[0071] In accordance with one illustrative method (i.e., which may be the simplest method from a product user interface perspective), no control is afforded to the user for navigating (e.g., scanning forward or back) through cached content when playing back a channel. When the user selects a channel, content is played from that channel continuously while it is selected. If the channel started playing from the start of a cached track, it will continue to play from the cached Content Buffer continuously for as long as it remains selected. No method is provided for the user to jump to live play of the content currently received for that channel.

[0072] In an alternate illustrative embodiment, the radio receiver 14 includes a control (e.g., the exemplary Forward Button 180 illustrated in FIG. 5) that allows the user to force content play from the live content currently received for the channel.

[0073] In an alternate illustrative implementation, the radio receiver 14 includes controls (e.g., the exemplary Reverse and Forward Buttons 176 and 180 illustrated in FIG. 5) that allow the user to skip between tracks cached for the current channel in a reverse and forward direction, respectively. This is most useful for radio receivers that can cache more than one ful l track per channel.

[0074] In accordance with an illustrative embodiment of the present invention, one policy that can be implemented by the radio receiver 14 on a channel change can be to play from the start of the most recent track partially cached in the Content Buffer from that channel. The user can then use the Reverse button 176 to skip to the start of the previously cached track, and press the button again to go to the track cached before that one, and so forth until the oldest track cached in the buffer. Similarly, the Forward button 180 can be used to skip forward through cached tracks, with a final press starting live (real-time) play of that channel content. It is to be understood that a policy implemented by the radio receiver 14 as described herein can be a set of rules or algorithm(s) implemented in software, or indicated in metadata provided to the radio receiver, for example, for controlling radio receiver functions such as caching or buffering, selecting which track from which to play following channel change, or channel re-selection, the play position (e.g., from the start or other position in the track) from which to playback the cached track, and so on.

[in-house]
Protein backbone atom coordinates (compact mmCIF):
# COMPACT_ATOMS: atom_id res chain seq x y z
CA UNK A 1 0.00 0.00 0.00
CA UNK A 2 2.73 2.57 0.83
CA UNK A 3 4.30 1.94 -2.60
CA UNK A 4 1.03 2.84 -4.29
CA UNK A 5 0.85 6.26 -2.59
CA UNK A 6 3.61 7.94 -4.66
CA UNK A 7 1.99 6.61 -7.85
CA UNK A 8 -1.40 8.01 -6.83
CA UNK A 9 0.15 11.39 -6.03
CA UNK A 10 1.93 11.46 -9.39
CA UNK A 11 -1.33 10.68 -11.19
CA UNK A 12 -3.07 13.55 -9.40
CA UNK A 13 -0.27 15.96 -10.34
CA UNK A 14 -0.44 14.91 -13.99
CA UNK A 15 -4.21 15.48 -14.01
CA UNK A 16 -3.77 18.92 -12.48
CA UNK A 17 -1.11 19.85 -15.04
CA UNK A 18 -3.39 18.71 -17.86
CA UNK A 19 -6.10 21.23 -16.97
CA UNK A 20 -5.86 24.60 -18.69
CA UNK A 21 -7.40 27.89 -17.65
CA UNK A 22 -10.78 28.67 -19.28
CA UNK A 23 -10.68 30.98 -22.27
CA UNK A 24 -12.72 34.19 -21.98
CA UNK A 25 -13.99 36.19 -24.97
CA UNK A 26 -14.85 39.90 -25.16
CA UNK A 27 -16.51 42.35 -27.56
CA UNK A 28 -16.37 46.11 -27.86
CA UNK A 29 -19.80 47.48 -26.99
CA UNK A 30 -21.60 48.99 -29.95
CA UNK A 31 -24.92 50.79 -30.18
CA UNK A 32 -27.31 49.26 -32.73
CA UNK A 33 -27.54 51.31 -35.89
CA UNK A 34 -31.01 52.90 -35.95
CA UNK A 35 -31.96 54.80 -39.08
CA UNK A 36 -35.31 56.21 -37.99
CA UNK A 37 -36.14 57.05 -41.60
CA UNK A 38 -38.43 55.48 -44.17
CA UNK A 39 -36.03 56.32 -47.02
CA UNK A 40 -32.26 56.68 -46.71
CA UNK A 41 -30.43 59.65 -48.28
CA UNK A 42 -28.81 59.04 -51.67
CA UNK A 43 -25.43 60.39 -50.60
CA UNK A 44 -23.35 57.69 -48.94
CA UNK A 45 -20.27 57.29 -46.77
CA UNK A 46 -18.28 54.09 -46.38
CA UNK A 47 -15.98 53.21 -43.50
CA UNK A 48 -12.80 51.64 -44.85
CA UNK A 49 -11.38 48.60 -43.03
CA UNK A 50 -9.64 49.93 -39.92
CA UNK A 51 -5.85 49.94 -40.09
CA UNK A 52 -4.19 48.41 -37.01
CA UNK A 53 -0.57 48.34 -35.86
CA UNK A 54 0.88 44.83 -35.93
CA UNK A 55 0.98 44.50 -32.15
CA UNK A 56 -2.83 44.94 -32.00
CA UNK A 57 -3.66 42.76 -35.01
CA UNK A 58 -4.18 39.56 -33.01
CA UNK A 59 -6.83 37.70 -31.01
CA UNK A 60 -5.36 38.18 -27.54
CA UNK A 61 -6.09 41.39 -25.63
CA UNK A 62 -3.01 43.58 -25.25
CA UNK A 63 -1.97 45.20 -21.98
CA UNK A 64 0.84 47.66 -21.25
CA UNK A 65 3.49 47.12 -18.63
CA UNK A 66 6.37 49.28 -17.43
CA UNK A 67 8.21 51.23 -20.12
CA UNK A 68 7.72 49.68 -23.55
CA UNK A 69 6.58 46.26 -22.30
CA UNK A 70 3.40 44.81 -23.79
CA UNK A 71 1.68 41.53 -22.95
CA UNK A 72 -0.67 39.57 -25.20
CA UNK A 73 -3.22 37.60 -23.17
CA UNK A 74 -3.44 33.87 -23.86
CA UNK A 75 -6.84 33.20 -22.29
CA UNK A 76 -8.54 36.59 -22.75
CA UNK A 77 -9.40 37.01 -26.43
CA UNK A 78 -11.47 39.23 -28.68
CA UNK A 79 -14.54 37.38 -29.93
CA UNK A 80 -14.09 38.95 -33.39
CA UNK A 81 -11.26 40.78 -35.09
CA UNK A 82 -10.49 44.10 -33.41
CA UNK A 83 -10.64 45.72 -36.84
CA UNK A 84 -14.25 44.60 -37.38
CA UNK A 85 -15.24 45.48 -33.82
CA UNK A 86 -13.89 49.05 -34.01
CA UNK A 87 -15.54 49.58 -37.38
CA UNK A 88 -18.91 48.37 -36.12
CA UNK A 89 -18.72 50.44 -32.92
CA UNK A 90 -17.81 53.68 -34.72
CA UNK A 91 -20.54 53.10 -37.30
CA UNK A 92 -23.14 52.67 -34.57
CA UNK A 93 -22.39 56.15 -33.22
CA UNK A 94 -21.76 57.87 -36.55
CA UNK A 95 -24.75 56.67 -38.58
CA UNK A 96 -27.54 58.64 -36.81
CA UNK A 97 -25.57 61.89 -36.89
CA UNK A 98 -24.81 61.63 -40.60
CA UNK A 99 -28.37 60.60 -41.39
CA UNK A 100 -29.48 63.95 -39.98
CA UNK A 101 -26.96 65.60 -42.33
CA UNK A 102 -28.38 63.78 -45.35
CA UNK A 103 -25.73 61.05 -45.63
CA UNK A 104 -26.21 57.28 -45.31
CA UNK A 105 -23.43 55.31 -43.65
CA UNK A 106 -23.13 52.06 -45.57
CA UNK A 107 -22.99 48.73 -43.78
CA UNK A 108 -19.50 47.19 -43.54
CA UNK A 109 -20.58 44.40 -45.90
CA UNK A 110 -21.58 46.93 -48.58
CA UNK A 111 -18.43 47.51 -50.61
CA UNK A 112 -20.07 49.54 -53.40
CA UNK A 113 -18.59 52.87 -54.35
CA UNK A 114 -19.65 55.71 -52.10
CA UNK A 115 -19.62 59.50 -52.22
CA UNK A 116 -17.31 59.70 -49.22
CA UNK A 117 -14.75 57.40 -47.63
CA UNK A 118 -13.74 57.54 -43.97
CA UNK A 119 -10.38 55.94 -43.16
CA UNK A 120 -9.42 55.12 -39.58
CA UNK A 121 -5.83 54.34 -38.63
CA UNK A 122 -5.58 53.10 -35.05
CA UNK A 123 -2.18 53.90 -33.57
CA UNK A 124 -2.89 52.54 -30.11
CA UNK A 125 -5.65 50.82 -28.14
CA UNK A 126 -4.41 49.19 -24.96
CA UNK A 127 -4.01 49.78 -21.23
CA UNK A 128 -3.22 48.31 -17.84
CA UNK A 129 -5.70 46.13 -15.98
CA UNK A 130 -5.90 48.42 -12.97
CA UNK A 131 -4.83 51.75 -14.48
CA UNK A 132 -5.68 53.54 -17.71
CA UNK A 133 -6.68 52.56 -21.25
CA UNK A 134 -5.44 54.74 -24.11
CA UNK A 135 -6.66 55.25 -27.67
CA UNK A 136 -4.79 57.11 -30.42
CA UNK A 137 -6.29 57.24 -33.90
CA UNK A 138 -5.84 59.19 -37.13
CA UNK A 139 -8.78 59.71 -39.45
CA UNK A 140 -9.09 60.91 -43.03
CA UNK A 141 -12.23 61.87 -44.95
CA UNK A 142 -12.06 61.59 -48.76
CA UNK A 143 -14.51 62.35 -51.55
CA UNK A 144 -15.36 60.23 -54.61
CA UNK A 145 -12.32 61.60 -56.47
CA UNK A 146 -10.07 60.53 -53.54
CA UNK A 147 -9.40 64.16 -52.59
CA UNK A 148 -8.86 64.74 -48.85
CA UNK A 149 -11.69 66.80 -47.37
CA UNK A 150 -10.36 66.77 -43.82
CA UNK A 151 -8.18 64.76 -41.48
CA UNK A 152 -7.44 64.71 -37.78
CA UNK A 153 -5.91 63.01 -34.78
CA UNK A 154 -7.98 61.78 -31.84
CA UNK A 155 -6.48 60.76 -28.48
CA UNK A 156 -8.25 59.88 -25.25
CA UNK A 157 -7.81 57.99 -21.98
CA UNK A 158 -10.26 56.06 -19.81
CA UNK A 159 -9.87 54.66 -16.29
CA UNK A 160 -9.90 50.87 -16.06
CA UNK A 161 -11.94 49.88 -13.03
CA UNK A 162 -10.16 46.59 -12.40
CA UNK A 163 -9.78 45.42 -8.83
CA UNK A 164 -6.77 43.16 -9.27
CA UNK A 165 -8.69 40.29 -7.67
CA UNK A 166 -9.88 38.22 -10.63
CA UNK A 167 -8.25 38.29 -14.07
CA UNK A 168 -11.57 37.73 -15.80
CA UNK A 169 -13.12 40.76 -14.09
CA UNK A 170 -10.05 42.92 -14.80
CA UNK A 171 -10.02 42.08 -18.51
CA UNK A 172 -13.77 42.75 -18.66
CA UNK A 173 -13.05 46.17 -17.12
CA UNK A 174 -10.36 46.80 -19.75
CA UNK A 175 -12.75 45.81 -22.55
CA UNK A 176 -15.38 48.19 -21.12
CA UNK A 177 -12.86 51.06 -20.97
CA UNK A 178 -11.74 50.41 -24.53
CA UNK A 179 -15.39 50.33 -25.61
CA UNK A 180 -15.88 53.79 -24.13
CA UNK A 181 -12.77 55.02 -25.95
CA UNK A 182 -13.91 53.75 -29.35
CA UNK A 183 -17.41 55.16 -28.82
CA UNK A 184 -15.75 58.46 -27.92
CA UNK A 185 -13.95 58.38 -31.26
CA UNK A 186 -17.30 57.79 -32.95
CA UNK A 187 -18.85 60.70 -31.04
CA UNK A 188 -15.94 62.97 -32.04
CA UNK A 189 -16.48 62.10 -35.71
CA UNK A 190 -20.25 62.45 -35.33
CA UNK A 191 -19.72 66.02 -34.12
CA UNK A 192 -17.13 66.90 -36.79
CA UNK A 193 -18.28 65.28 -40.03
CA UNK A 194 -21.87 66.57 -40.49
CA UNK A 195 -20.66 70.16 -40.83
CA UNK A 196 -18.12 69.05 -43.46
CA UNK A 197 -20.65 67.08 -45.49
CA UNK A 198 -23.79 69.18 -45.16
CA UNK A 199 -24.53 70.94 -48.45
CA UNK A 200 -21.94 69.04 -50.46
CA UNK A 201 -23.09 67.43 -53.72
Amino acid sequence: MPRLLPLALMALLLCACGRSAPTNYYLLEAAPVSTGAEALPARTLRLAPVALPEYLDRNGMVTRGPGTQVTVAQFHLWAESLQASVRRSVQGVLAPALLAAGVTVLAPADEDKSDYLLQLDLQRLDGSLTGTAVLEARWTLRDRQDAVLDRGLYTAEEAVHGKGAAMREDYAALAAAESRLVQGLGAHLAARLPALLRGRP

[0075] Alternatively, the policy implemented by the radio receiver 14 on a channel change can be to play from the oldest fully or partially cached track in the Content Buffer 1 12 from that channel.

[0076] Use of the Forward and Reverse controls (e.g., buttons 180 and 176, respectively) can alternatively skip forward and backward within cached content to locations other than track boundaries, e.g., by some fixed time duration, some fixed storage amount, or by presence of metadata fields embedded in the cached content or maintained in separate data structures referenced to the cached content.

[0077] The radio receiver 14 or other user device may also maintain an internal marker indicating the last play position within the buffer when a user tunes away from a channel. Such marker can be subsequently used as a navigation marker that is similar to the above- mentioned track boundaries if the user later tunes back to that channel, allowing the user to conveniently return to a previous listening point (i.e., even if within a track, and not necessarily corresponding to a track boundary) with the Forward and/or Reverse controls, or a control dedicated to returning to previous play position.

[0078] The radio receiver 14 can also provide a control to pause play (e.g., the Pause/Play button 178 illustrated in FIG. 5). On pressing this button during play (e.g., from live or cached content), the radio receiver 14 halts audio output but continues to cache new live content for the channel into the Content Buffer. When pressed again, play continues from the paused point in the cached content.